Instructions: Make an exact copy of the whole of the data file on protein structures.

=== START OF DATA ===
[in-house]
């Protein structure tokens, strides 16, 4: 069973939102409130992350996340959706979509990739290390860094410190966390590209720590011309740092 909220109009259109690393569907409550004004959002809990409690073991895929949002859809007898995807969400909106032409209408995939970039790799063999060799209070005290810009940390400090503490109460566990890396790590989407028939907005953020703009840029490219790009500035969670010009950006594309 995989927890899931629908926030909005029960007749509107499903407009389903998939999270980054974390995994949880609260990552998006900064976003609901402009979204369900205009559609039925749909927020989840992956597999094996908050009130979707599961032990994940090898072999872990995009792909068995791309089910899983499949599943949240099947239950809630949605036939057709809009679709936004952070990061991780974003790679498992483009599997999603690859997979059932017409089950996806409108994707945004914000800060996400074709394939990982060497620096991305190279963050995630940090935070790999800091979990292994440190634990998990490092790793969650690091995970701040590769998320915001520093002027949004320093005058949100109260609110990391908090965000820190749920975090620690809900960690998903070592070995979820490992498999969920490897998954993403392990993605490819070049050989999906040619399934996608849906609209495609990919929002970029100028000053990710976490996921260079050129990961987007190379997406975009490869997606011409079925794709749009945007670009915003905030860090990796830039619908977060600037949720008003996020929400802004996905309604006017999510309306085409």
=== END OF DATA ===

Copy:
[in-house]
């Protein structure tokens, strides 16, 4: 069973939102409130992350996340959706979509990739290390860094410190966390590209720590011309740092 909220109009259109690393569907409550004004959002809990409690073991895929949002859809007898995807969400909106032409209408995939970039790799063999060799209070005290810009940390400090503490109460566990890396790590989407028939907005953020703009840029490219790009500035969670010009950006594309 995989927890899931629908926030909005029960007749509107499903407009389903998939999270980054974390995994949880609260990552998006900064976003609901402009979204369900205009559609039925749909927020989840992956597999094996908050009130979707599961032990994940090898072999872990995009792909068995791309089910899983499949599943949240099947239950809630949605036939057709809009679709936004952070990061991780974003790679498992483009599997999603690859997979059932017409089950996806409108994707945004914000800060996400074709394939990982060497620096991305190279963050995630940090935070790999800091979990292994440190634990998990490092790793969650690091995970701040590769998320915001520093002027949004320093005058949100109260609110990391908090965000820190749920975090620690809900960690998903070592070995979820490992498999969920490897998954993403392990993605490819070049050989999906040619399934996608849906609209495609990919929002970029100028000053990710976490996921260079050129990961987007190379997406975009490869997606011409079925794709749009945007670009915003905030860090990796830039619908977060600037949720008003996020929400802004996905309604006017999510309306085409």